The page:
In most cases, once these young girls are trafficked, the pimps make a fresh set of false papers for them, which is how they are able to travel abroad with no trouble. Clearly, there is an entire system working in collusion: among the 148 men that slept with the young girl in Kerala, who had been trafficked by her father, there was an NRI doctor, an actor, a retired naval officer and various businessmen.
It is no surprise then that these children â€” the ones who are not the subject of Facebook pages and popular protests â€” should have learned to think like adults, to weigh morals against money and choose the latter. â€śThe younger you are, the more you can charge,â€ť Reshma says matter-of-factly, pointing to Bilquis, a dimpled 14-year-old who had her first abortion last month.
IN WHICHEVER diabolic form it comes â€” rapist fathers or rapist strangers, rape within the home or in brothels, whether it is with prepuberty children or adolescent girls â€” there is a systemic failure that needs urgent redressal.
Inevitably, the police is the first interface. And inevitably, like most stories in India, the story of police response to rape is a complex one.
At one level, there is plain brutishness and malevolent prejudice. A TEHELKA sting last year, The rapes will go on by G Vishnu and Abhishek Bhalla, 20 December 2012, captured the venomous chauvinism with which many police officers and constables view women and rape. Shockingly, this sometimes extends to children as well. Some of the cases mentioned in this story already illustrate that. But, depressingly, there are thousands more.
Sudha Tiwari, a child rights activist, recalls a case from the 1990s, when a 13-year-old was raped by her father. The parents had had a fight and the mother had gone to her parentsâ€™ place leaving her daughter behind. At night, the father climbed onto his daughter, stripped her naked and raped her. Hearing her screams, the neighbours came in and dragged the father to the police. They refused to register a case. The next day, Tiwari and other activists got involved and took the father to the police station again, forcing them to file a case. They did file the case but not before taunting the mother. â€śYou are frigid,â€ť they told her, â€śthatâ€™s why your poor man has no choice but to go to his daughter to satisfy himself.â€ť
According to Tiwari, they see less of that level of criminal boorishness in the police now (though activists elsewhere in the country have different experiences). But, contrary to the clamour in the media and public domain, there are seemingly no shortcuts.
The presence of women cops, for instance â€” one of the great demands of all street protests â€” is no automatic safeguard. Bharti Ali, of HAQ, has some sobering insights. â€śWe often have serious issues with women police officers,â€ť she says. â€śThey want to hush things up and refuse to register cases because they are facing so much brutality in their own personal lives, they have no empathy for others.â€ť She speaks of how women cops are scared to go home wearing uniforms because they have no power within their own homes. â€śYou canâ€™t be walking in uniform into a place where an hour later the neighbours can hear screams of you getting beaten up.â€ť
But frustration, prejudice and entrenched social bigotry do not account for the whole police story either. In the curious twists that India can be replete with, it appears the police are wrongly incentivised.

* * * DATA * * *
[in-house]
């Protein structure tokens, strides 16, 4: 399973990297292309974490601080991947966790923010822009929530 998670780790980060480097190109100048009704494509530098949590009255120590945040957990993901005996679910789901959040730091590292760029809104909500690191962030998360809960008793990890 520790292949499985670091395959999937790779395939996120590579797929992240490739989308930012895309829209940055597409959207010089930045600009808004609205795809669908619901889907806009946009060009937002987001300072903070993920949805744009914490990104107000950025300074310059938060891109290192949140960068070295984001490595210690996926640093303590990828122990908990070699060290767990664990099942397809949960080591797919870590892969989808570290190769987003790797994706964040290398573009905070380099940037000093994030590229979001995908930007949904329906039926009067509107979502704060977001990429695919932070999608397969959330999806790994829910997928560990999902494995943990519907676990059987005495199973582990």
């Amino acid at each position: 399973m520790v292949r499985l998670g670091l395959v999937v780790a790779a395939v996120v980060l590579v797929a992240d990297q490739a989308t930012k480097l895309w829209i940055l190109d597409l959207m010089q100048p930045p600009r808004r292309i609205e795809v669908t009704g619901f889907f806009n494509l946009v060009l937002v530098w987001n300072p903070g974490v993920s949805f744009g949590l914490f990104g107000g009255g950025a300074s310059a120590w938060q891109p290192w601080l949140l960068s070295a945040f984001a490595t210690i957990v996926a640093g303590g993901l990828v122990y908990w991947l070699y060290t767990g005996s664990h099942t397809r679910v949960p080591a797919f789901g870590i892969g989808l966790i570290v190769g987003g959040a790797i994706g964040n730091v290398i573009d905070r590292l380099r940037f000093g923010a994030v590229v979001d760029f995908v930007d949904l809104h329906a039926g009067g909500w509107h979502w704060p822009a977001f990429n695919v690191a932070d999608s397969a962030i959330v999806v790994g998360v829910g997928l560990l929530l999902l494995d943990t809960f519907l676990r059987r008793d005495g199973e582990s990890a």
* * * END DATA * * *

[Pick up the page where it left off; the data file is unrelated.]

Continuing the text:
During Mayawatiâ€™s reign, the Uttar Pradesh Police were infamously loath to register any cases against Dalit atrocities because she had wanted the crime rate to be brought down: the only way to create such miracle change was to keep the books clean and pretend there was no crime.
In Delhi this week, the cops allegedly tried to bribe the parents of the five-year-old to bury the case. Itâ€™s unclear whether they were merely being venal and exploitative or were scared of having such a brutal crime happen on their watch.
Either way, Ganguly, also of HAQ, points out how ill-thought-out the incentives are. â€śThe police are rewarded for being crime free. No one gives them credit for reporting cases in a timely and competent way; for lodging sound FIRs and investigating a case well. So where is their motivation to investigate and prosecute these cases? They would rather just stay out of trouble and wash their hands off it. Pretend their areas of jurisdiction have no crime.â€ť
|Child E – AGE 14 |Â Maliwada, Maharashtra
Occurred 2006 | Â Convicted in 2010
An autorickshaw driver approached Childline when his 14-year-old daughter went missing. It took three years to rescue the girl, during which she had been sold into prostitution and taken to various places in the state and Goa. After a four-year battle, 20 high-profile individuals, including politicians and traders, were sentenced to two life-terms each.
|Child FÂ - AGE 14 |Â Mumbai
Occurred 2009 | Accused at large
She complained to the police twice that a 14- year-old girl in her slum was being sexually harassed by a neighbour. The police laughed it off, asking her to call when an actual rape took place. A month later, the girlâ€™s naked body was found cut to pieces and dumped in a gutter. The boy had disappeared overnight.
Bharti Ali points out other imponderables. â€śPolice sensitisation has been happening,â€ť she says, â€śbut though a lot of the rules are now in writing, all of it is contingent on how receptive a particular DCP is. For instance, we were having a monthly meeting with all stakeholders â€” the Child Welfare Committees, the Juvenile Justice Boards, social workers, the magistrate and the police â€” in the Outer Delhi district. But itâ€™s all stopped now because the new DCP doesnâ€™t think it is useful.â€ť